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The Weinsteins Sail with 'Kon-Tiki,' Norway's Oscar Entry

Thompson on Hollywood By Sophia Savage | Thompson on Hollywood November 7, 2012 at 5:38PM

The Weinstein Co. has acquired "Kon-Tiki" for US distribution. The film, which recently played at AFI Fest, is Norway's entry for the Best Foreign Language Oscar and screened at Toronto earlier this fall...
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"Kon-Tiki"
"Kon-Tiki"

The Weinstein Co. has acquired from Hanway Films "Kon-Tiki" distribution rights for the US, Canada, UK, and Italy. The film, which recently played at AFI FEST, is Norway's entry for the Best Foreign Language Oscar and screened at Toronto earlier this fall.

Co-directed by Espen Sandberg and Joachim Ronning, "Kon-Tiki" tracks the 1947 expedition of anthropologist and explorer Thor Heyerdahl during his sailing journey from South America to the Polynesian Islands on a wooden raft.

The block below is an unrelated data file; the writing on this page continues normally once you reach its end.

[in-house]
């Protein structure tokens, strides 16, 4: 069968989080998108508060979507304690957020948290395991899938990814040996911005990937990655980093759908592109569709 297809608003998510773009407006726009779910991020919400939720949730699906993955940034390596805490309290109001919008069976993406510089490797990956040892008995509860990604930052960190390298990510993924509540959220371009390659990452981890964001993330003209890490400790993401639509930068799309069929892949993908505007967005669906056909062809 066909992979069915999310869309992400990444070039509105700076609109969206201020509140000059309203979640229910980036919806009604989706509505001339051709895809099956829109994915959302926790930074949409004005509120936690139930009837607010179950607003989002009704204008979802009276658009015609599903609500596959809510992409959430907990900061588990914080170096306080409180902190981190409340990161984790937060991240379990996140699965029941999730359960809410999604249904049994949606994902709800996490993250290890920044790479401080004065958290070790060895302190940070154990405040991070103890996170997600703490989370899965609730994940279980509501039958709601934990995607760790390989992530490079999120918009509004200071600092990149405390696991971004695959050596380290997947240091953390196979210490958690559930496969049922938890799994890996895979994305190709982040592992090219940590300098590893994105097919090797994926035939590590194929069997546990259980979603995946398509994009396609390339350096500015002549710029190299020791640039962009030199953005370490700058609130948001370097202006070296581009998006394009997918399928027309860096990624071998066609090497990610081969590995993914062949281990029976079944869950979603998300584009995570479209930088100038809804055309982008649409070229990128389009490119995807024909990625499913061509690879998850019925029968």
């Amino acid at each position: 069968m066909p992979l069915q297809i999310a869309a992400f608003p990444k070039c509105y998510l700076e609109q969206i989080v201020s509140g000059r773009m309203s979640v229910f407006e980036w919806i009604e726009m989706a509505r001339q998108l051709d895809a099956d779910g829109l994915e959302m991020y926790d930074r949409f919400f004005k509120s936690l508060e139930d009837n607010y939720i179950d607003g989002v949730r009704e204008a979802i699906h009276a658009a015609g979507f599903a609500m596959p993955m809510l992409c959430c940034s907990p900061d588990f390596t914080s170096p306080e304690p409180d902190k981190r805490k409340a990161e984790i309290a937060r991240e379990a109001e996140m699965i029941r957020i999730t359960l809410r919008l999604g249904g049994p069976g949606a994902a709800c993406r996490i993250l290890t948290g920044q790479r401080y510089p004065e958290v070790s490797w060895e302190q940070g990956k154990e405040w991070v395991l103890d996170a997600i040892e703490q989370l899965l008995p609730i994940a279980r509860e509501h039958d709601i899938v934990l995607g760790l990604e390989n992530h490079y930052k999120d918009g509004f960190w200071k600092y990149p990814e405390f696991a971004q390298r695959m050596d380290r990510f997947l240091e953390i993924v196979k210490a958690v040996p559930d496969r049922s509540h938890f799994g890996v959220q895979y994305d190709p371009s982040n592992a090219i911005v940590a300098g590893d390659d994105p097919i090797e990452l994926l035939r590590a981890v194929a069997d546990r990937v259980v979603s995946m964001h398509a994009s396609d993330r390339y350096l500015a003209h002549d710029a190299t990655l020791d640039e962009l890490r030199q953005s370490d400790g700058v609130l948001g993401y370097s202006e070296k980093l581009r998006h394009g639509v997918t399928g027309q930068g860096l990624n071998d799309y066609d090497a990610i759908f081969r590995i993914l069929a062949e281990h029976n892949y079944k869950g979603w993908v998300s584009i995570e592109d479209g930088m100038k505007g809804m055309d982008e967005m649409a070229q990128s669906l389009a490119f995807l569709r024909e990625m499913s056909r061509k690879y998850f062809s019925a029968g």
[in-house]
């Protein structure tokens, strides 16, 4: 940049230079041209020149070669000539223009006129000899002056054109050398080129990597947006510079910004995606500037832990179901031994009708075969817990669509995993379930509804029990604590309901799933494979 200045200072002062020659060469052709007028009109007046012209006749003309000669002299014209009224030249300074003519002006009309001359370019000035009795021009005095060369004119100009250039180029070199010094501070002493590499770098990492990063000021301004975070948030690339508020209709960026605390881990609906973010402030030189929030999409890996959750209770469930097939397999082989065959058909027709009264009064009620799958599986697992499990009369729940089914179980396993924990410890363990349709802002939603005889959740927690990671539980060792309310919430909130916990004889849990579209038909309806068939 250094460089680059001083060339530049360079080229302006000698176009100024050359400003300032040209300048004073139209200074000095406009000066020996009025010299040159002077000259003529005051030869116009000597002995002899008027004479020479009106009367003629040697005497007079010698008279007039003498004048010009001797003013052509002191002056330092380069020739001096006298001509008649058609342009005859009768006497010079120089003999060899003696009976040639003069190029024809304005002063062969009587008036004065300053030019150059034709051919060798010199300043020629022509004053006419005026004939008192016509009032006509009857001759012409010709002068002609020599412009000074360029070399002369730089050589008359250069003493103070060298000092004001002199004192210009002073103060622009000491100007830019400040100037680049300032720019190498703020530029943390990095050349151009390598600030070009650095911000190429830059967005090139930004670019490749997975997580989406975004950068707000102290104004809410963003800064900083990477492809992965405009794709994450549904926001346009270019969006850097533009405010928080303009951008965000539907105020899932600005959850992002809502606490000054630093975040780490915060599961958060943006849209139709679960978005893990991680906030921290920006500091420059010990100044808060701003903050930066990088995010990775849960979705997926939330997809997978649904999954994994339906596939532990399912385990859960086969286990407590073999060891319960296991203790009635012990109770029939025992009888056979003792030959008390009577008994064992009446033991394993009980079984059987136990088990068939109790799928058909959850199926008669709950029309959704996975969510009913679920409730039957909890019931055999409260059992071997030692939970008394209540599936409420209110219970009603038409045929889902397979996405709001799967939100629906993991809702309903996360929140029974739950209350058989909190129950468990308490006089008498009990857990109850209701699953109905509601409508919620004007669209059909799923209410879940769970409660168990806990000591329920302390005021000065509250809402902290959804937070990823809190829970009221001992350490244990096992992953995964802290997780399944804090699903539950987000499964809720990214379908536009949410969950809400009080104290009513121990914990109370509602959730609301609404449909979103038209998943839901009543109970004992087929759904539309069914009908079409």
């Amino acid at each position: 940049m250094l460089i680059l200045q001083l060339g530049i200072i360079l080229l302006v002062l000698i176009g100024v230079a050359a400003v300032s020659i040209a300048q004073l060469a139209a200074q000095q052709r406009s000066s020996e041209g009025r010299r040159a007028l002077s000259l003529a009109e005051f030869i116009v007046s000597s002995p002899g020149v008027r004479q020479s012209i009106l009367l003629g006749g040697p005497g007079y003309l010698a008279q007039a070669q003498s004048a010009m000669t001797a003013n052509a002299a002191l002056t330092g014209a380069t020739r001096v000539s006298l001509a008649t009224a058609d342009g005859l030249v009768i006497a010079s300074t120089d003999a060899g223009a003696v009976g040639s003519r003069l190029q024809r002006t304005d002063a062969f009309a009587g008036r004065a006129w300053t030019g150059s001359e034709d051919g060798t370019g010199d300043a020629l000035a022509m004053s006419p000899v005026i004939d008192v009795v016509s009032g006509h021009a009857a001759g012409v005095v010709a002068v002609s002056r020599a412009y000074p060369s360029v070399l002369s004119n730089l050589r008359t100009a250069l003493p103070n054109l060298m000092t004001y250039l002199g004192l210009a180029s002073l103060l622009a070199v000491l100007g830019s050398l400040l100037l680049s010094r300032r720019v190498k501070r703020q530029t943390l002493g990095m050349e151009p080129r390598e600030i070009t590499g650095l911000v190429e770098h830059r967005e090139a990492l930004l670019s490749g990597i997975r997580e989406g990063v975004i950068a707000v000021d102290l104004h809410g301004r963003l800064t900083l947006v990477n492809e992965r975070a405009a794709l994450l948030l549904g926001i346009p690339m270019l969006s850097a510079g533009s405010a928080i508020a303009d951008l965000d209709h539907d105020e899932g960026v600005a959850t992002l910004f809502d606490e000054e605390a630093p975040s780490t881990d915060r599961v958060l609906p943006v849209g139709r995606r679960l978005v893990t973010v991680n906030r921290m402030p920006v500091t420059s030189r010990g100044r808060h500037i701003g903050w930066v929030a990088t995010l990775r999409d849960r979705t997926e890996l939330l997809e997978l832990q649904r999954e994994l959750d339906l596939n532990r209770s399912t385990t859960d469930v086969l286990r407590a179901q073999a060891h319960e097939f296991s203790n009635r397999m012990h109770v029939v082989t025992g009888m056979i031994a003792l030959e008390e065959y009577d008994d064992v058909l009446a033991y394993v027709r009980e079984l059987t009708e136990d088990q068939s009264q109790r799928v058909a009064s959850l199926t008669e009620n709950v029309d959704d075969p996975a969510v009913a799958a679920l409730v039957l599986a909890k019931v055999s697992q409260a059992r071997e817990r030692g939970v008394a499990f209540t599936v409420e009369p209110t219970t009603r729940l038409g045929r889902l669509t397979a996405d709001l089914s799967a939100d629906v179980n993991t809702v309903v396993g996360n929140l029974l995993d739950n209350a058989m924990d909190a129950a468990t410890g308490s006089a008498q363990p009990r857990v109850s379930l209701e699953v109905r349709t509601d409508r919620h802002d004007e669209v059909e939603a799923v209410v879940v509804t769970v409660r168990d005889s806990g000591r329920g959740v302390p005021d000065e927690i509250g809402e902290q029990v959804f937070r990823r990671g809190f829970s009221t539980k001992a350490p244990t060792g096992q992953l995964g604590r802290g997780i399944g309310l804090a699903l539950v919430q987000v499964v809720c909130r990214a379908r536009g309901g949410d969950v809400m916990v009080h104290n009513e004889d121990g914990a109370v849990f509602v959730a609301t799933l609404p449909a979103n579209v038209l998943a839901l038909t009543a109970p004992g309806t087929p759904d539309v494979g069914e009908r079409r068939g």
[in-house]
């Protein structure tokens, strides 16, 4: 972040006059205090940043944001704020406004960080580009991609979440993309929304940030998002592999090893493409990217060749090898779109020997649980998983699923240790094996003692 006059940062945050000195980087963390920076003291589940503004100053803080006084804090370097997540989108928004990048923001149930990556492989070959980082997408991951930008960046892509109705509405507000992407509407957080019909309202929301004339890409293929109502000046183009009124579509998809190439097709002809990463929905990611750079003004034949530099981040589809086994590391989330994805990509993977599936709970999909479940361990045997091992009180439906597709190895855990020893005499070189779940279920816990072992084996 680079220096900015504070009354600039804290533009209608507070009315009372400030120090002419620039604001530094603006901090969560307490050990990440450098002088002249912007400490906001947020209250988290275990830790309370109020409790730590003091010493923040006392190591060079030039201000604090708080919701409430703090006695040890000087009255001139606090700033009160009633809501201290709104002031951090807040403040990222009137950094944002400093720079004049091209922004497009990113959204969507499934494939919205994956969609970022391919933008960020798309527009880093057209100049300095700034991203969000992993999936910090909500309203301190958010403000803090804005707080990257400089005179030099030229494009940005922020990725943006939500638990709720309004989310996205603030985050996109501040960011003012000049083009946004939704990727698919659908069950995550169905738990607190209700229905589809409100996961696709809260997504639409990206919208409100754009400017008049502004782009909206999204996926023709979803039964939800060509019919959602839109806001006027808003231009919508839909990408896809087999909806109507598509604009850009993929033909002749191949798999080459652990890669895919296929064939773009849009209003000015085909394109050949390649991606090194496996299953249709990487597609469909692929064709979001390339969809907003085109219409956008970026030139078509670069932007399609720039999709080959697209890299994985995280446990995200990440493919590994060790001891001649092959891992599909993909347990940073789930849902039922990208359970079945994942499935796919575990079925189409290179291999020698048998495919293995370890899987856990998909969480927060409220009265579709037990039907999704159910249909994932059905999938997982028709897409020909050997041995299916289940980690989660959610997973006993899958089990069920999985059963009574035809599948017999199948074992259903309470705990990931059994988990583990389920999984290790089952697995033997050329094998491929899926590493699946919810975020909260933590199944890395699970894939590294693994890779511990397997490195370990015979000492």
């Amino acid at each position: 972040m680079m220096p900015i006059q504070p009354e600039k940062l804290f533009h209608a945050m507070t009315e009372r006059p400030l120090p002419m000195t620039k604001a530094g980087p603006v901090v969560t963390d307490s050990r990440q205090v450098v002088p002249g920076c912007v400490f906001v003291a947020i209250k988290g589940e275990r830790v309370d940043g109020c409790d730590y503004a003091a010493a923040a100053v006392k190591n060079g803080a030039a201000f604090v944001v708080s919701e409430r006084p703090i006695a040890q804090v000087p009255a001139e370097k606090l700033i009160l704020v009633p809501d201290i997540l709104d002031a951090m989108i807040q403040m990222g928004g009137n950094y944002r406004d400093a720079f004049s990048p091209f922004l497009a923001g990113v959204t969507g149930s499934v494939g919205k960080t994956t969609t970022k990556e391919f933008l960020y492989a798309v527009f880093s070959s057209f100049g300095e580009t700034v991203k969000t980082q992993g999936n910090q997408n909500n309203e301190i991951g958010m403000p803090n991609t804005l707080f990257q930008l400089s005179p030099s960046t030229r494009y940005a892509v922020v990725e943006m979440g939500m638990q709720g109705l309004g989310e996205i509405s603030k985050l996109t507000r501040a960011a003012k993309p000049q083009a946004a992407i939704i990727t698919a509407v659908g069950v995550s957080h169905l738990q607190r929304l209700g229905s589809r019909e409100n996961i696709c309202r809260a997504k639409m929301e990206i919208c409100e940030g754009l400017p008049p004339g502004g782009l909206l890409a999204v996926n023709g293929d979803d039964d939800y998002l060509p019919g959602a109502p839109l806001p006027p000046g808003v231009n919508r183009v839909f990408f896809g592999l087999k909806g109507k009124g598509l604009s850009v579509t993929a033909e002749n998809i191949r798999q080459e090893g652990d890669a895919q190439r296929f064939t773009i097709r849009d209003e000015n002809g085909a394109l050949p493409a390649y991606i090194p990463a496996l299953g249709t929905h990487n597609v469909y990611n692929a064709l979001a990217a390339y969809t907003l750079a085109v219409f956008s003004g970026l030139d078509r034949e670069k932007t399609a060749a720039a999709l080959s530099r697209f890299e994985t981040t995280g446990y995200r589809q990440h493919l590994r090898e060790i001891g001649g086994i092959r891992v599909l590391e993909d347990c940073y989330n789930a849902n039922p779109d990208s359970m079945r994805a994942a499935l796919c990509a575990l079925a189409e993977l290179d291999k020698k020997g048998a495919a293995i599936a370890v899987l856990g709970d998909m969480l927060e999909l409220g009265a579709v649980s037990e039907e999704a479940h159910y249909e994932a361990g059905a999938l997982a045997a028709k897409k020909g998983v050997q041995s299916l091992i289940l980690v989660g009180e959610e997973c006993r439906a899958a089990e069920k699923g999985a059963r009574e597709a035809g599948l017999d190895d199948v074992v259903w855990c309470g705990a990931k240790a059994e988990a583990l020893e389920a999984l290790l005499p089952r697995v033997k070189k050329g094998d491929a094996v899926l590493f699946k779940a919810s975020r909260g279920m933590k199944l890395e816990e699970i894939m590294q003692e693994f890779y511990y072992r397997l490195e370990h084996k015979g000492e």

The $16.1 million film is Norway's most expensive production to date, and has already grossed more than $13.4 million there. "Kon-Tiki" stars Pål Sverre Valheim Hagen, and was written by Petter Skavlan. The Weinsteins will release the film in 2013.

Here's a selection from our AFI FEST review:

Norway's Oscar entry and enjoyably supersized “Kon-Tiki” follows the real-life adventures of explorer Thor Heyerdahl, who, in 1947, embarked on an eccentric mission across the Pacific Ocean, from Peru to Polynesia, on a wooden raft. His goal was to prove that Polynesia had been discovered and settled by ancient Peruvians, and not by Asians, as went the leading scientific belief. “The oceans aren’t barriers, but highways,” says Heyerdahl (Pål Sverre Valheim Hagen) in the film.

Heyerdahl assembles a ragtag team of raftsmen, including a recently divorced refrigerator salesman who understands ship mechanics, two sailors (one a ladies’ man, the other a taciturn WWII veteran) and, importantly, a man with a movie camera. Silent, flickery black-and-white sequences pop up periodically in the film, mimicking the actual 8mm footage shot by Heyerdahl and his crew while onboard the raft. The real footage became the documentary that would win Heyerdahl an Academy Award in 1950. [more...]
 

This article is related to: The Weinstein Co., Kon-Tiki, News, News


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